now if you take a rooster who is barred, and put him over a solid hen; he can give both of his barring genes to the pullet offspring. this would make a barred pullet. however when bred, she will still only give one copy of the barring gene to her offspring.

    so when breeding always use a barred rooster, barring in the hen just raises the ratio of barred chicks.

    i hope this makes since.
     
  6. poultry kingdom

    poultry kingdom New Egg

    3
    0
    7
    Nov 18, 2013
    Thanks everyone! I'm used to mammalian and plant genetics. Poultry genetics is completely new to me and you all explained this wonderfully. I think I understand now.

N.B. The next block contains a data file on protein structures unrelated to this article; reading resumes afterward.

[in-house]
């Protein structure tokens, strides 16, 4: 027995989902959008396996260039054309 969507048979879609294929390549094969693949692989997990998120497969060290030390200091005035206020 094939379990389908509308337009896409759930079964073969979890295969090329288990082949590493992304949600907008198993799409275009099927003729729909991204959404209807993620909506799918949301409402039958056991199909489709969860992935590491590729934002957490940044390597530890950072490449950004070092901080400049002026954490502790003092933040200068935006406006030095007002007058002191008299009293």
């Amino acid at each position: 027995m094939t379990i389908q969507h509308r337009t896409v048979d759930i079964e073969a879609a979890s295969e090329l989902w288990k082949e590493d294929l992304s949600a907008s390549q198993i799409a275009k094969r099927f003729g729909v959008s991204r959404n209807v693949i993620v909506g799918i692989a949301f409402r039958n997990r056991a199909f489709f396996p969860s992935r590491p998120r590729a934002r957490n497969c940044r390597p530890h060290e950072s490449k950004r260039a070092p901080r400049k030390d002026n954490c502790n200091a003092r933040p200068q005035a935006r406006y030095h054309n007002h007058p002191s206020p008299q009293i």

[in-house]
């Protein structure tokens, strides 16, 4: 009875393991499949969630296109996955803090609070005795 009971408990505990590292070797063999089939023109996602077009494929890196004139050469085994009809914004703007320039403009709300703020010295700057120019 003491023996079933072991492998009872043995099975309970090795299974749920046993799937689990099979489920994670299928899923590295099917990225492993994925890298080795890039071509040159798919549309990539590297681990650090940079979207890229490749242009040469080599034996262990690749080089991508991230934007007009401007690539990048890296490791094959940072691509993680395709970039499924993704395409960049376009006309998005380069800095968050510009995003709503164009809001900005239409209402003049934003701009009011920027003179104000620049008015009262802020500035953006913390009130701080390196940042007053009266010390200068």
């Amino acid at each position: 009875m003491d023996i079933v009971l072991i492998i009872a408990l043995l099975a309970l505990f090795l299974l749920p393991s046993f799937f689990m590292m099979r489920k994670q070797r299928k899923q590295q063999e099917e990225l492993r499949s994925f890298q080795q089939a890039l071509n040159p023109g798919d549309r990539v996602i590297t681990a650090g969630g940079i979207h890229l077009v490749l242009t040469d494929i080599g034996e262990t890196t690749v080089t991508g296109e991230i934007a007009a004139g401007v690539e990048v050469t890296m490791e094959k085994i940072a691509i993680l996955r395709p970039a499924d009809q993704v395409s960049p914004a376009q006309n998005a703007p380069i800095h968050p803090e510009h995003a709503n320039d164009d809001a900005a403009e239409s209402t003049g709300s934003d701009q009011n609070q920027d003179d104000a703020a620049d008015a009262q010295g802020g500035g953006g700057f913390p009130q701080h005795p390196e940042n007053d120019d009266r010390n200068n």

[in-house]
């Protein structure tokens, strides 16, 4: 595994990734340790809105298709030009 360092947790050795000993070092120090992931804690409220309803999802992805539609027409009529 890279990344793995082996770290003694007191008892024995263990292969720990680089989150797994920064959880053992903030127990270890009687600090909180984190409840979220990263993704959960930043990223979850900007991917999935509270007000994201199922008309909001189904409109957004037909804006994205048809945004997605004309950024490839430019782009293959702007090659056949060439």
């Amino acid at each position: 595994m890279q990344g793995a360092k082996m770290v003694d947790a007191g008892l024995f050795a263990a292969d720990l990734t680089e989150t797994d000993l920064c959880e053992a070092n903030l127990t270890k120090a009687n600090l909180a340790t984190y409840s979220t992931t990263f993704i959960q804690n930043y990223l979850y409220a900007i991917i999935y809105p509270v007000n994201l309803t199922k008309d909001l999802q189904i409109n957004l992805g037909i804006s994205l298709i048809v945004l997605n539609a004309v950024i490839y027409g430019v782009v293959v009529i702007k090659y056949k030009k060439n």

7. Old Rando

    Old Rando Chillin' With My Peeps

    222
    19
    121
    Dec 5, 2008
    Southern Indiana
    Louveouerbirds really doesn't understand this at all. If your male barred bird is homozygous for the barring gene (two copies) It will pass on one copy to all of its offspring. If the female is non-barred then ALL offspring will be barred since barring is a dominant gene it will be expressed with just one copy. If the male is heterozygous ( one copy) for the barring gene then there is a 50% CHANCE of any offspring receiving the barring gene regardless of sex. Barred females pass on the barring gene only to their male offspring because it is linked to the male chromosome which is passed on from female to male offspring in birds. They cannot pass it on to female young. Females NEVER, NEVER have two copies of sex-linked barring. They only receive one copy from their father and none from their mother.
     
    1 person likes this.
  8. loveourbirds

    loveourbirds Chillin' With My Peeps

    2,857
    264
    198
    Mar 27, 2013
    waverly ohio